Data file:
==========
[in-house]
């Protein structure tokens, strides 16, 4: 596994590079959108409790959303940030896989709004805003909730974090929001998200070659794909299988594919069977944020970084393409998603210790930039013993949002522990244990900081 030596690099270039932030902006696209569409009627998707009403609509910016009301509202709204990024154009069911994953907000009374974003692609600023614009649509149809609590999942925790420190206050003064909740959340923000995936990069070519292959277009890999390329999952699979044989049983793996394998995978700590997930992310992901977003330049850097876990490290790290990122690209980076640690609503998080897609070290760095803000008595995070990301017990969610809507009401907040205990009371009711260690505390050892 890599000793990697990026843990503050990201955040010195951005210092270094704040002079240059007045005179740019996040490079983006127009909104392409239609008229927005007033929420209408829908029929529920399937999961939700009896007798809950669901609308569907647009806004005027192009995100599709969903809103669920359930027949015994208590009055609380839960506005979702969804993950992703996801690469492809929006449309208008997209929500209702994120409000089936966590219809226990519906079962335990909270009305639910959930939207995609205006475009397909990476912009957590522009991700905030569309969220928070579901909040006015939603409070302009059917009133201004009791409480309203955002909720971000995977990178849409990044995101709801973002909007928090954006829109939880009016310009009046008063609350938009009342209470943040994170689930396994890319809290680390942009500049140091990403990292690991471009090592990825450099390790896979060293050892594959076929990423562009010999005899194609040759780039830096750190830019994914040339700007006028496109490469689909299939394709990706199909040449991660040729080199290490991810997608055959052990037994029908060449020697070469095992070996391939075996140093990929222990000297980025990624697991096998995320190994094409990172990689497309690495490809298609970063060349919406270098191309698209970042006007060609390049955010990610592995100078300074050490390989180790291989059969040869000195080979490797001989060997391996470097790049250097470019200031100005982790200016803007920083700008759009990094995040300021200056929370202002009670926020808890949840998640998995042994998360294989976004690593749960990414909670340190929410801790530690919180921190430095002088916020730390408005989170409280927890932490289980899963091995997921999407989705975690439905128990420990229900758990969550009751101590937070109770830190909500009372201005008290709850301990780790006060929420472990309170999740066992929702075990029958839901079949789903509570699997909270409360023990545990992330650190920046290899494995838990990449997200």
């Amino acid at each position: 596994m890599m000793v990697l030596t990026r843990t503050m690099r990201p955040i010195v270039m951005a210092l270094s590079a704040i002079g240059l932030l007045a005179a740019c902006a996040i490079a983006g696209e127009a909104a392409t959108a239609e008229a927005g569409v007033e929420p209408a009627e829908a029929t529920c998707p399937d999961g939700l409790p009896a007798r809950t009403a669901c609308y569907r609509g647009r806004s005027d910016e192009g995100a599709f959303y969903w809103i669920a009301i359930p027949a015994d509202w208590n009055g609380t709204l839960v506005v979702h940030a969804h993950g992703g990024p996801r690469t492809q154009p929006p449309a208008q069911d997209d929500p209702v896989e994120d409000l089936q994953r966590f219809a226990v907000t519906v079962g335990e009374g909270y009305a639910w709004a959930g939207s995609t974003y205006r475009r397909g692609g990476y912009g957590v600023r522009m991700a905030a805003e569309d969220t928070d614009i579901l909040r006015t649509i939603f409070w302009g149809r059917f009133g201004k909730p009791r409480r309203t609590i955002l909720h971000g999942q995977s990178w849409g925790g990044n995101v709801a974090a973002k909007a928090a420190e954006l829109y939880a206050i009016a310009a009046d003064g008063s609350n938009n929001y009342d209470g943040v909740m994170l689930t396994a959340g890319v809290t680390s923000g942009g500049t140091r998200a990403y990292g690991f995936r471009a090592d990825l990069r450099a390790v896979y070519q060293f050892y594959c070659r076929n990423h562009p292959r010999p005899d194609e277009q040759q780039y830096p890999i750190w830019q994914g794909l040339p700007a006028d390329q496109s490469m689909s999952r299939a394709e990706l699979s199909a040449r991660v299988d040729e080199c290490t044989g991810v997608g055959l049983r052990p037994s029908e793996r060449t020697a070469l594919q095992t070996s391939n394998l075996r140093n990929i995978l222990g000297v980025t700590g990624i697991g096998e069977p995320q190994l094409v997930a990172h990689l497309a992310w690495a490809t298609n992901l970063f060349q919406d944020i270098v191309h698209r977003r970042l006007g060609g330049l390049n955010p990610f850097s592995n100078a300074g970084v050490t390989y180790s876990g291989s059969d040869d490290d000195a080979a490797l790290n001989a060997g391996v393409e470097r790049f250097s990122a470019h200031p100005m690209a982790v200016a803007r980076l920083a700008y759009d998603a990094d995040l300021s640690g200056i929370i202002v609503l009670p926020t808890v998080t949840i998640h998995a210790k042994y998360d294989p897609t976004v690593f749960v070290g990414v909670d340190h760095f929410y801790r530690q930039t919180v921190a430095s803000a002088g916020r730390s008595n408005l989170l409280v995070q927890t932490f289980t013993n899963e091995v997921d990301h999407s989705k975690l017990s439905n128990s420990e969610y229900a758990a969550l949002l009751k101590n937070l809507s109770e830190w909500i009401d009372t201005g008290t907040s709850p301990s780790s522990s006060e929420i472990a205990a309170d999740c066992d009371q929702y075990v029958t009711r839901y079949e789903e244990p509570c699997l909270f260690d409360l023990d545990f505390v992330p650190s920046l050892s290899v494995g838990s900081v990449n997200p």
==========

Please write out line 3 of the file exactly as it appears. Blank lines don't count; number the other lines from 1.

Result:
């Amino acid at each position: 596994m890599m000793v990697l030596t990026r843990t503050m690099r990201p955040i010195v270039m951005a210092l270094s590079a704040i002079g240059l932030l007045a005179a740019c902006a996040i490079a983006g696209e127009a909104a392409t959108a239609e008229a927005g569409v007033e929420p209408a009627e829908a029929t529920c998707p399937d999961g939700l409790p009896a007798r809950t009403a669901c609308y569907r609509g647009r806004s005027d910016e192009g995100a599709f959303y969903w809103i669920a009301i359930p027949a015994d509202w208590n009055g609380t709204l839960v506005v979702h940030a969804h993950g992703g990024p996801r690469t492809q154009p929006p449309a208008q069911d997209d929500p209702v896989e994120d409000l089936q994953r966590f219809a226990v907000t519906v079962g335990e009374g909270y009305a639910w709004a959930g939207s995609t974003y205006r475009r397909g692609g990476y912009g957590v600023r522009m991700a905030a805003e569309d969220t928070d614009i579901l909040r006015t649509i939603f409070w302009g149809r059917f009133g201004k909730p009791r409480r309203t609590i955002l909720h971000g999942q995977s990178w849409g925790g990044n995101v709801a974090a973002k909007a928090a420190e954006l829109y939880a206050i009016a310009a009046d003064g008063s609350n938009n929001y009342d209470g943040v909740m994170l689930t396994a959340g890319v809290t680390s923000g942009g500049t140091r998200a990403y990292g690991f995936r471009a090592d990825l990069r450099a390790v896979y070519q060293f050892y594959c070659r076929n990423h562009p292959r010999p005899d194609e277009q040759q780039y830096p890999i750190w830019q994914g794909l040339p700007a006028d390329q496109s490469m689909s999952r299939a394709e990706l699979s199909a040449r991660v299988d040729e080199c290490t044989g991810v997608g055959l049983r052990p037994s029908e793996r060449t020697a070469l594919q095992t070996s391939n394998l075996r140093n990929i995978l222990g000297v980025t700590g990624i697991g096998e069977p995320q190994l094409v997930a990172h990689l497309a992310w690495a490809t298609n992901l970063f060349q919406d944020i270098v191309h698209r977003r970042l006007g060609g330049l390049n955010p990610f850097s592995n100078a300074g970084v050490t390989y180790s876990g291989s059969d040869d490290d000195a080979a490797l790290n001989a060997g391996v393409e470097r790049f250097s990122a470019h200031p100005m690209a982790v200016a803007r980076l920083a700008y759009d998603a990094d995040l300021s640690g200056i929370i202002v609503l009670p926020t808890v998080t949840i998640h998995a210790k042994y998360d294989p897609t976004v690593f749960v070290g990414v909670d340190h760095f929410y801790r530690q930039t919180v921190a430095s803000a002088g916020r730390s008595n408005l989170l409280v995070q927890t932490f289980t013993n899963e091995v997921d990301h999407s989705k975690l017990s439905n128990s420990e969610y229900a758990a969550l949002l009751k101590n937070l809507s109770e830190w909500i009401d009372t201005g008290t907040s709850p301990s780790s522990s006060e929420i472990a205990a309170d999740c066992d009371q929702y075990v029958t009711r839901y079949e789903e244990p509570c699997l909270f260690d409360l023990d545990f505390v992330p650190s920046l050892s290899v494995g838990s900081v990449n997200p």